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Dr. Kalim Siddiqui’s thought

Zafar Bangash

Dr Kalim Siddiqui has left a huge legacy of intellectual output on Muslim political thought. We consider only a few aspects from his great contribution.

Last month’s column, “Dr. Kalim Siddiqui’s legacy,” generated considerable interest and comment from readers. While everyone appreciated Dr. Kalim’s contribution to Muslim political thought, a number of pertinent questions were also raised. These included his views on the role of the Muslim masses, and how Muslims would organize politically in the absence of political parties. These are important questions and require serious consideration.

The question about the role of the Muslim masses was asked in the context of Dr. Kalim’s proposal for the ‘ulama and western-educated Muslims to work together and collectively chalk out a strategy to get the Ummah out of its present bleak predicament. What would be the role of the masses in this set up? Obviously in a short column like this (I have deliberately resisted the temptation to exceed this space), it was not possible to discuss all aspects of Dr. Kalim’s ideas but in the current column I will attempt to elaborate on his thought further. In fact, the two questions — role of the Muslim masses and the form of political organization in the absence of political parties — are interrelated.

Dr. Kalim insisted the Islamic movement is the only legitimate form of political organization. “The Islamic movement in its purest form, is the manifestation of Divine Will,”...the Islamic movement is an open system in which every Muslim is a member.

Dr. Kalim insisted the Islamic movement is the only legitimate form of political organization. “The Islamic movement in its purest form, is the manifestation of Divine Will,” he wrote in the introduction to the first volume of the annual anthology, Issues in the Islamic Movement (1980–1981). Unlike a political party with an office, a manifesto written by philosophers and historians and membership lists, the Islamic movement is an open system in which every Muslim is a member. He defined the Islamic movement “as the struggle of the Muslims to establish, maintain, develop, defend, extend or re-establish the Islamic state as an instrument for ‘al-amr bi-al-ma‘ruf wa-al-nahi ‘an al-munkar’ for the welfare and happiness of all mankind in this world and the Hereafter.”

He went on: “There are three partners in the Islamic movement — Allah (swt), the Prophet (pbuh) and the general body of Muslims.” The Qur’an also emphasizes this point:

“Might and honour belong to Allah, His Messenger and those that make a faith-commitment [to Allah]” (63:08).

Every committed Muslim is conscious of Allah’s (swt) power presence at all times. Allah (swt) guides the committed Muslims as well as comforts and supports them in times of danger. In extreme cases He even intervenes directly to help. The Prophet (pbuh) is likewise an active partner in the Islamic movement. His Sunnah and Sirah form an integral part of the movement and Muslims are required to relate to them and only pursue goals that he pursued and achieved. In fact, the Islamic movement can only use the methods derived from those used by the Prophet (pbuh). “The Muslim Ummah and all its members must conform to the standards of personal and collective behaviour and participation in the Islamic movement established by the Prophet (pbuh) and his companions,” wrote Dr. Kalim.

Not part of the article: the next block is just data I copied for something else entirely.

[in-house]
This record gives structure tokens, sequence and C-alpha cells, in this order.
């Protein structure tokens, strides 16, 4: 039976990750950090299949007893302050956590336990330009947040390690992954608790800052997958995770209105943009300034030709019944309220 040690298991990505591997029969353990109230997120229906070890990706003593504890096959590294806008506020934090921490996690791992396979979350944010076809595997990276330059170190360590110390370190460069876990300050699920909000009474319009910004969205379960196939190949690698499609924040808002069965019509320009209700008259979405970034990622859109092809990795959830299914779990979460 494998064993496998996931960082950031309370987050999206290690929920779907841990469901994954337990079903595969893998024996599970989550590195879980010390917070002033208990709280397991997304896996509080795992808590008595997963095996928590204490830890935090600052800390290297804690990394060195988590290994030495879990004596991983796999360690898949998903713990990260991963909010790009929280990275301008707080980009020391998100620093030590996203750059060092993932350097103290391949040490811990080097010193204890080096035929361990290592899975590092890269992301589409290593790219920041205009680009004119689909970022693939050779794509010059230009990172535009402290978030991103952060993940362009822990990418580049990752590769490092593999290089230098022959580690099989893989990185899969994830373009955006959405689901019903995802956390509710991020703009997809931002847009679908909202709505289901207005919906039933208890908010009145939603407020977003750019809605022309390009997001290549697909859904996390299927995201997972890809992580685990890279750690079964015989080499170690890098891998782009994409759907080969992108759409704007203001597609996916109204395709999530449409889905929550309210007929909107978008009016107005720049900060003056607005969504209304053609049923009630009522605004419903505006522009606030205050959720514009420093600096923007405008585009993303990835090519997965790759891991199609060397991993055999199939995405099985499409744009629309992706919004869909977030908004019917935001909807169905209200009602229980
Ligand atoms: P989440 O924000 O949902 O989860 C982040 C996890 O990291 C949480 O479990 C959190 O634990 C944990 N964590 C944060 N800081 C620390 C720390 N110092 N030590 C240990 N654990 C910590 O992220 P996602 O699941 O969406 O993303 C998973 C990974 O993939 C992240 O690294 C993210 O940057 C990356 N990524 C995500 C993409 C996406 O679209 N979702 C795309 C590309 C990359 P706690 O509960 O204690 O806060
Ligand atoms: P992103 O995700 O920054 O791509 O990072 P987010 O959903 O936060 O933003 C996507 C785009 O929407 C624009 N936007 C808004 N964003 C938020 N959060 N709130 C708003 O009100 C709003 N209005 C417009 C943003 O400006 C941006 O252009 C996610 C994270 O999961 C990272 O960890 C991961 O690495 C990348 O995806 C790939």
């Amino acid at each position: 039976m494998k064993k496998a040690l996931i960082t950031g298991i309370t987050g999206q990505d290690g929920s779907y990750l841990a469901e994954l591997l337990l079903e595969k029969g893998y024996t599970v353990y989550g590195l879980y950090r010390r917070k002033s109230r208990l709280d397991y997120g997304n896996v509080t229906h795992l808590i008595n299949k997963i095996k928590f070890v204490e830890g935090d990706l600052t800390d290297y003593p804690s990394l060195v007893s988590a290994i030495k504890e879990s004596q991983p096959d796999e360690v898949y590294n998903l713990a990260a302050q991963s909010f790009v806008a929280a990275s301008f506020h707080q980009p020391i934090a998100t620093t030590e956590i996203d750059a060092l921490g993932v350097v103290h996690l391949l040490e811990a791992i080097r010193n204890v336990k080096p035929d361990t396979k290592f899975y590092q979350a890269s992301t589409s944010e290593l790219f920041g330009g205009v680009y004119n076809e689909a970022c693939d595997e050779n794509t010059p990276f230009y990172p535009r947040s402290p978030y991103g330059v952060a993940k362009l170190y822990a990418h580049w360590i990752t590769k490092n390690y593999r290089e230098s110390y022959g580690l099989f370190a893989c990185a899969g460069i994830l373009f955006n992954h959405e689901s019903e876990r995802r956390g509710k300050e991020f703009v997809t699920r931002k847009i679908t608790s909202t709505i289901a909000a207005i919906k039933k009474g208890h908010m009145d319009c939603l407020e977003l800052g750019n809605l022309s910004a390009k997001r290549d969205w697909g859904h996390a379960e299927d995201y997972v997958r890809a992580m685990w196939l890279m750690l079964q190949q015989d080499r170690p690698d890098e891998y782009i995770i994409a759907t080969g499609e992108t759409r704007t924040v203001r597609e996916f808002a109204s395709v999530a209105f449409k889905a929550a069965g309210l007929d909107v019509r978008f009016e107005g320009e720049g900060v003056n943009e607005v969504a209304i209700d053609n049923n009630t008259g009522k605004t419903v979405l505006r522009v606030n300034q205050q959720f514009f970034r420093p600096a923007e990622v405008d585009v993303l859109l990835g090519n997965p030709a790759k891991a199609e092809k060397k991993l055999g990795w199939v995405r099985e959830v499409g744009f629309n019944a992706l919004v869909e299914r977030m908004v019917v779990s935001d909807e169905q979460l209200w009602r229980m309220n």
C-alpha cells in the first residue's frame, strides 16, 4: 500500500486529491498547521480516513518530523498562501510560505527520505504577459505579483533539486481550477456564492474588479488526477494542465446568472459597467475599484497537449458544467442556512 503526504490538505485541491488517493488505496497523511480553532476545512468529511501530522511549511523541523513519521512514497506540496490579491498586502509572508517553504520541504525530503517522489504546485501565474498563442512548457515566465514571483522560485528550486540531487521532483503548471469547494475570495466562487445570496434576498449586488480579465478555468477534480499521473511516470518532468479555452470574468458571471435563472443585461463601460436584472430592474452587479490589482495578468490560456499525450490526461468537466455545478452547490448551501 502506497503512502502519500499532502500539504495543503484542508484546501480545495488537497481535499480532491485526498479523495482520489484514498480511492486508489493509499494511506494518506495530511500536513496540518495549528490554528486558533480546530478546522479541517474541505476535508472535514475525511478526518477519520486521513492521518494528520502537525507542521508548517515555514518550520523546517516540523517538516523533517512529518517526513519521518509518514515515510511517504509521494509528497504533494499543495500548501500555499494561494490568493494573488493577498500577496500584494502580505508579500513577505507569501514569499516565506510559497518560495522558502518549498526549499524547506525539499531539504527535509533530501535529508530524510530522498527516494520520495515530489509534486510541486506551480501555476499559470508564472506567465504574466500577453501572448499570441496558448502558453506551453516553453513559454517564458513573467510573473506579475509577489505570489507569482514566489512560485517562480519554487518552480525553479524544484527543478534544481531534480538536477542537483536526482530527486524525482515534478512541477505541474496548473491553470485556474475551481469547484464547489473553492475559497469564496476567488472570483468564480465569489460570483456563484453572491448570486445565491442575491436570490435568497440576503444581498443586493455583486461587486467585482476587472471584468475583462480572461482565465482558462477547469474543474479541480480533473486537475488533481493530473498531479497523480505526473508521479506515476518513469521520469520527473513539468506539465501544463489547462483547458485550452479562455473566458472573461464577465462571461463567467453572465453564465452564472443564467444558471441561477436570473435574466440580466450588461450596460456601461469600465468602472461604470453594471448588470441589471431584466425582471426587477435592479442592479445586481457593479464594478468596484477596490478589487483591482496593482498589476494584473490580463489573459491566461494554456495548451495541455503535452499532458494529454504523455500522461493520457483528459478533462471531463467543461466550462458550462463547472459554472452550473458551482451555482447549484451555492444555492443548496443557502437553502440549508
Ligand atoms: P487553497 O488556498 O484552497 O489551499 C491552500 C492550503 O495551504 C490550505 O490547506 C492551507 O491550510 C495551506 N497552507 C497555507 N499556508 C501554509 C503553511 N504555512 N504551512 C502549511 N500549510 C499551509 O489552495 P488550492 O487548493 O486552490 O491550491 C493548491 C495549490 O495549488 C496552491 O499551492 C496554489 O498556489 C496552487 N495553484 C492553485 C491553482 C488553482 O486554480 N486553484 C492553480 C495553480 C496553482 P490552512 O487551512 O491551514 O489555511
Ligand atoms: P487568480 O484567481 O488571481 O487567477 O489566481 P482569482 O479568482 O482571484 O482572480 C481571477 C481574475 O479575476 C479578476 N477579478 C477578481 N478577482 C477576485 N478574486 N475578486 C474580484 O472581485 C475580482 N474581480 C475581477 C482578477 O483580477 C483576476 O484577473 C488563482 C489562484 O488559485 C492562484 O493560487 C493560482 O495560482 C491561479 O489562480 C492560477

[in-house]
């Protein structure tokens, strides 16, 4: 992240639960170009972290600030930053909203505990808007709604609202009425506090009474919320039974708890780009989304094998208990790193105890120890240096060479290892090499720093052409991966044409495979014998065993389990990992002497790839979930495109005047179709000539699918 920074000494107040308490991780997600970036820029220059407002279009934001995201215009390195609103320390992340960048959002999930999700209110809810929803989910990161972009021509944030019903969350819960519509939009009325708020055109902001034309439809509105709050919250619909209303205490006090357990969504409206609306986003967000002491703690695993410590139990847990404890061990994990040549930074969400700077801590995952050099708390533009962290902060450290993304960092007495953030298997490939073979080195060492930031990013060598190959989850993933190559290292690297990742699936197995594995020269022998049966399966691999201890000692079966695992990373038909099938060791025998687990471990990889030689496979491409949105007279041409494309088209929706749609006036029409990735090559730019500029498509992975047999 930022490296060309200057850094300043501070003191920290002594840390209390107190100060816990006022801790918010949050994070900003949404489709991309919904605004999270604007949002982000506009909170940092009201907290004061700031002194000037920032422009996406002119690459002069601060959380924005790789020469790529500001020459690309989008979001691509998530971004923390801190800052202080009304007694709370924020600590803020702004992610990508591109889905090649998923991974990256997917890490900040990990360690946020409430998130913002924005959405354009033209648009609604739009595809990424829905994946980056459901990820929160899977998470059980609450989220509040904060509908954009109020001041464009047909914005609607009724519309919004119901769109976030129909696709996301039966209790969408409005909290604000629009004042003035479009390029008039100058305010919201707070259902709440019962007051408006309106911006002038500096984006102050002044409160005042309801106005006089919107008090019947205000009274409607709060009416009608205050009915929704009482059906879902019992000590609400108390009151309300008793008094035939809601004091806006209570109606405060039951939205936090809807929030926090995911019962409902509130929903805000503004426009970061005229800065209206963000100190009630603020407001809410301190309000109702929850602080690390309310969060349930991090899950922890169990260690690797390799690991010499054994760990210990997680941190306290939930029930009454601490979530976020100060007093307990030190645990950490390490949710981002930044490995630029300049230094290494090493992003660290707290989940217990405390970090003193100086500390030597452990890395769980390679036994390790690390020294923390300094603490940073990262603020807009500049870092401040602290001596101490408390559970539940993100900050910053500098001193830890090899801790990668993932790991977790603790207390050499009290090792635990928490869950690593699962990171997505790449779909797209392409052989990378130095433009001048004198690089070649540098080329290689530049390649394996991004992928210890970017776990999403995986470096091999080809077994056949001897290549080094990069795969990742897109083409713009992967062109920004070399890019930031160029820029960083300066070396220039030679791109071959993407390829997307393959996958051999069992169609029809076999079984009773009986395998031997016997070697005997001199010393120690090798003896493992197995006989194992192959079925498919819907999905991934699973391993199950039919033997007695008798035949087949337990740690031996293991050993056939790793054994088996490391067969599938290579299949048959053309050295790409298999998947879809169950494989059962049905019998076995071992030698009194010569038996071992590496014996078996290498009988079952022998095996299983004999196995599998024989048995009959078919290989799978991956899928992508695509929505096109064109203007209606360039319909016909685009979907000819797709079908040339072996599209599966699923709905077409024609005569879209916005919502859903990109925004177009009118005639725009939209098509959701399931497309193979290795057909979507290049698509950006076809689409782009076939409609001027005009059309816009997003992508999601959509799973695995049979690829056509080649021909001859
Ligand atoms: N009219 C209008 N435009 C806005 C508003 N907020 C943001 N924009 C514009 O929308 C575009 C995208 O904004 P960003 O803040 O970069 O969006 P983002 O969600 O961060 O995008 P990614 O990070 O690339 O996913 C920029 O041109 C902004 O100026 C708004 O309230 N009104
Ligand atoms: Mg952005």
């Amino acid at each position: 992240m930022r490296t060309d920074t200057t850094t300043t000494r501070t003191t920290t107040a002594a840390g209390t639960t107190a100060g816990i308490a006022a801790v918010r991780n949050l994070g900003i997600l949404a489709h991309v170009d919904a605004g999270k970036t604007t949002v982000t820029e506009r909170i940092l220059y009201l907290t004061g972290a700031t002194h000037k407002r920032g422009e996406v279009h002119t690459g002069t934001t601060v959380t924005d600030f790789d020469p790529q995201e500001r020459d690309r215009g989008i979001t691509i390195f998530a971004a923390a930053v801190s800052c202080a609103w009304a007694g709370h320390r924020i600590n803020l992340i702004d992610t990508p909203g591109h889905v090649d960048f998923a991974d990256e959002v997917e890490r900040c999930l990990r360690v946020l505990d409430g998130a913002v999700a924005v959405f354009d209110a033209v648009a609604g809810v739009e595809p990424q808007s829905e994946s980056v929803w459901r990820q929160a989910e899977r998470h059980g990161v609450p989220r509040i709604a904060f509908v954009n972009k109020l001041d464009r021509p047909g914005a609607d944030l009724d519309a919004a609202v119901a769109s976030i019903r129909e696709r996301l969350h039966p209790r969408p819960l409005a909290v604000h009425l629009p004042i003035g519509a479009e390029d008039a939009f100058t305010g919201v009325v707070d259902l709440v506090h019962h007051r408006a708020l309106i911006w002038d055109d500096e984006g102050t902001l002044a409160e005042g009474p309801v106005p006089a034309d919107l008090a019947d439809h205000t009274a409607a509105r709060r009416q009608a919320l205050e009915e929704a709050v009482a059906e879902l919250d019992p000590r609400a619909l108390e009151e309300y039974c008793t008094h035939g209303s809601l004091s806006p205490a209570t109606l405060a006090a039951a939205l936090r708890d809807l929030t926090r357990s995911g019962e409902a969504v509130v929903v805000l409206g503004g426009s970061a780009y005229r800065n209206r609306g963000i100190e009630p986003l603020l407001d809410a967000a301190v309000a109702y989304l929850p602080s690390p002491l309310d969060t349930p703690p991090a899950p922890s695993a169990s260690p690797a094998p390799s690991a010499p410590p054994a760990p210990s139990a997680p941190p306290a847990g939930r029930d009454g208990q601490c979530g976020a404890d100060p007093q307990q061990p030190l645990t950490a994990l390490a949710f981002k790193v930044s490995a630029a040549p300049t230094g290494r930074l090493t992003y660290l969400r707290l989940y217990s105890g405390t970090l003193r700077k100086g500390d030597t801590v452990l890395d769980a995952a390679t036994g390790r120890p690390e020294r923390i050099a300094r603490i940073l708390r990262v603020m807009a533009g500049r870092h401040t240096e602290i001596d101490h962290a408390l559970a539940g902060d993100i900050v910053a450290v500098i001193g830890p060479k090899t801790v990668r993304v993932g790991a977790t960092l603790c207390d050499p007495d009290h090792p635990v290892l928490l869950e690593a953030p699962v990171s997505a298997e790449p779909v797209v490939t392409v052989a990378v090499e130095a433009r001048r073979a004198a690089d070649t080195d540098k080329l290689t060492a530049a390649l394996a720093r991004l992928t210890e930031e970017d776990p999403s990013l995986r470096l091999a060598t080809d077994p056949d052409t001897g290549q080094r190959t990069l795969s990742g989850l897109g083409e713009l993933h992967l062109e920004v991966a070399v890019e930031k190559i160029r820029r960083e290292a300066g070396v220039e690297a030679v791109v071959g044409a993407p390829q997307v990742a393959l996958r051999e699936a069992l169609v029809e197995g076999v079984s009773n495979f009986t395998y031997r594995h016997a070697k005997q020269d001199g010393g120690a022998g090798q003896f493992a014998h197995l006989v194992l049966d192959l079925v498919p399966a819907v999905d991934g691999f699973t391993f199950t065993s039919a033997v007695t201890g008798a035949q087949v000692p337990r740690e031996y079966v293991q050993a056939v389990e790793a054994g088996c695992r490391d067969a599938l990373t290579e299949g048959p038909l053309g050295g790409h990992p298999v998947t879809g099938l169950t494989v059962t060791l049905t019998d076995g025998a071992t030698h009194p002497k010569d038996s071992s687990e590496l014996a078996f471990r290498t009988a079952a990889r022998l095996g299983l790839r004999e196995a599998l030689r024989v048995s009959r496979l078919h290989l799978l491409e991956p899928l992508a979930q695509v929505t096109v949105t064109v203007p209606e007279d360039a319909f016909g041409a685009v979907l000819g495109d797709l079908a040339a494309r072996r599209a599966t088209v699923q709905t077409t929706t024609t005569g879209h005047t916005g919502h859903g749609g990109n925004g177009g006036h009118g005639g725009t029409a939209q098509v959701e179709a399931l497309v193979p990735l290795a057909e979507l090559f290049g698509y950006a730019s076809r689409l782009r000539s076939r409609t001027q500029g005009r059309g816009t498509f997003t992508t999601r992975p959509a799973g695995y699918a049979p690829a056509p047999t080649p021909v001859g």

This requirement automatically disqualifies the political party approach since “the ‘Islamic parties’ that emerged during the colonial period… understood and presented Islam within the framework of European-style social democracy. For them, the Islamic state was only a slightly updated and ‘Islamized’ version of the post-colonial nation-State” (Dr. Kalim Siddiqui, Processes of error, deviation, correction and convergence in Muslim Political Thought, ICIT, 1989).

And “the third partner in the Islamic movement is the general body of Muslims, the entire Ummah. We know that in the first Islamic movement led by the Prophet (pbuh) all Muslims participated.” Since it is compulsory for Muslims to conform to the Sunnah and Sirah of the noble Messenger (pbuh) and follow only his method, then the political party approach based on the Western model is automatically disqualified. Further, political parties, even those carrying the Islamic flag, are forced to operate within the nation-state structure, another imposition of the West. The Qur’an outlines the concept of the Ummah and rejects divisions based on race, colour, language or geography. The fact that the Ummah is divided into nation states is the legacy of colonialism but for Muslims to continue to operate within political structures imposed by colonialism is to accept subservience as our permanent condition. Muslims will not find solutions to their problems outside the framework of Islam. All such attempts will fail as they have in every Muslim nation state where “Islamic political parties” have tried to bring about change. The Islamic approach to political organization is radically different from the Western model.

Dr. Kalim was very clear about these issues. Muslims need to reflect on them and go through their own “intellectual revolution” in political thought for positive change in their societies.

Zafar Bangash is Director of the Institute of Contemporary Islamic Thought

Article from

Crescent International Vol. 42, No. 3

Jumada' al-Akhirah 20, 14342013-05-01

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